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Romania, United States Nearing Agreement on Military Bases

24 October 2005

Treaty talks to conclude "very soon" for Black Sea sites, NSC's Hadley says

By Vince Crawley
Washington File Staff Writer

Washington – The United States and Romania expect to reach an agreement “very soon” to set up American military facilities on or near the Black Sea, U.S. National Security Advisor Stephen Hadley said October 23 in Bucharest, Romania.

The negotiations have concluded and “only minor details are still pending,” Romanian President Traian Basescu said during a news conference with Hadley at Cotroceni Palace.

Basescu said the sites in Romania likely would include the port city of Constanta as well as the Babadag training area just south of Lake Razelm on the Danube Delta. Another possible site would be near the city of Fetesti, about midway between Bucharest and Constanta.

U.S. Department of Defense officials previously had announced that Black Sea facilities, if approved, would be used mainly as temporary bases for a few thousand troops on short assignments. The troops’ home bases would remain in the United States or Germany. About 100 American personnel would be on long-term assignment in the region as part of an Eastern European Task Force.

The potential bases in Romania are part of a larger reorganization of U.S. military deployment around the globe. The U.S. European Command plans to trim its military presence from 112,000 troops to about 68,500 over the next several years. Those forces remaining in Europe will focus on being able swiftly to deploy to temporary locations in the Balkans and southeast Europe, Eurasia and Africa.

“The discussions between the United States and Romania on this subject have been under way for some time, and they have made very good progress,” Hadley said during the October 23 news conference.

“There is an issue of finalizing the relevant agreement and then signing it,” he said. “The framework basically allows access to facilities so as to facilitate cooperation between the forces of the United States and Romania.”

“We look forward to the conclusion of the agreement very soon,” Hadley added.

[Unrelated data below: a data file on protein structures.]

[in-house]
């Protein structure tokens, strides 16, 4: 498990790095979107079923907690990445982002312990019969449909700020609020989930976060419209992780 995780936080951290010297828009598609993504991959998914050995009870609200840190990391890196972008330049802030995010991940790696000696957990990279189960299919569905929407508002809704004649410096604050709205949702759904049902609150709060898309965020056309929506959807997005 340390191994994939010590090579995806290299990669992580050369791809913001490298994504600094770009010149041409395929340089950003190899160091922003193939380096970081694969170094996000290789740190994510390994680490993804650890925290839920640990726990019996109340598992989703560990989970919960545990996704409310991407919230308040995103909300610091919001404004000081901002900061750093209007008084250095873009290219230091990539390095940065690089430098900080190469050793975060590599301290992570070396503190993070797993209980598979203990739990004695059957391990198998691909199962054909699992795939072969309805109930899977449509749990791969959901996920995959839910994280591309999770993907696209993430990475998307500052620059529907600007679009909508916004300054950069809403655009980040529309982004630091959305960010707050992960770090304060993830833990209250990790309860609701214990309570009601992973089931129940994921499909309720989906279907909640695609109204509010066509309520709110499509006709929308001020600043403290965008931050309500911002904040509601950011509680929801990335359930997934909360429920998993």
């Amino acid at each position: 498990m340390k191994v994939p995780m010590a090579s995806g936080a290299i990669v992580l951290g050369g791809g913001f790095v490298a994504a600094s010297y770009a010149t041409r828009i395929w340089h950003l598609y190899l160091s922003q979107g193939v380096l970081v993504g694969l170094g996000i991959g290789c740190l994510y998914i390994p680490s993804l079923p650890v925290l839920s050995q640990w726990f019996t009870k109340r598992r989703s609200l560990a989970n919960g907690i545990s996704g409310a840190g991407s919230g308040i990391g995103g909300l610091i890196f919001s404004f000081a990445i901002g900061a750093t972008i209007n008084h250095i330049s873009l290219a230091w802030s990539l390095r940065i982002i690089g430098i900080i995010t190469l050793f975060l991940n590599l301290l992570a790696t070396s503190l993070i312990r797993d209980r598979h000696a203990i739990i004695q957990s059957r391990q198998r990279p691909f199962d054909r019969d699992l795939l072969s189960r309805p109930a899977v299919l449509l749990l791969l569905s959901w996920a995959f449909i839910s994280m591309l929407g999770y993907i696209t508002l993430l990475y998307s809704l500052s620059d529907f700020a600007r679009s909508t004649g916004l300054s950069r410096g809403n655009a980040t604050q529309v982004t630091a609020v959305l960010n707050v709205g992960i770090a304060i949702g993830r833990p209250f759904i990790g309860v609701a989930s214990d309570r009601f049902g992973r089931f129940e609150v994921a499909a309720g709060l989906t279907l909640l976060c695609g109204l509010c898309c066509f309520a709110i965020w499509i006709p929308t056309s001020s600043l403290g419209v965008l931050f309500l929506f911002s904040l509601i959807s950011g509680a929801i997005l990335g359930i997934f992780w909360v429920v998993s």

Basescu told reporters that he could discuss few details of the pending agreement. Asked about specific locations, he said, “You can imagine the area Babadag, Constanta and, maybe, Fetesti.”

In practical terms, he said, “the agreement is with the [U.S.] State Department and the [Romanian] Ministry of Foreign Affairs for the last details. I believe that only minor details are still pending, and the signature of the treaty has become an administrative issue.”

Among the issues still being discussed is who within the U.S. government would visit Romania to conclude the treaty formally, Basescu said.

Both Romania and neighboring Bulgaria have allowed U.S. forces to use their military facilities on a recurring basis. Both nations allowed U.S. troops to use their facilities as staging areas for Iraq and Afghanistan operations, and this close cooperation led to President Bush calling for their swift admission to NATO, which took place in 2004.

“We are here also to say thank you to the government of Romania and the Romanian people for the support they have given on so many important issues,” Hadley said during the news conference. “We are allies in the struggle against terror in Afghanistan and in Iraq.”

The Black Sea is considered a strategic transit point between Europe and Eurasia.

The transcript of the news conference is available on the U.S. Embassy Bucharest Web site.

See also “U.S. Praises Romania for Accepting Uzbek Asylum Seekers,” and “Rice Thanks Romania for Contributions in Afghanistan, Iraq.”

(The Washington File is a product of the Bureau of International Information Programs, U.S. Department of State. Web site:

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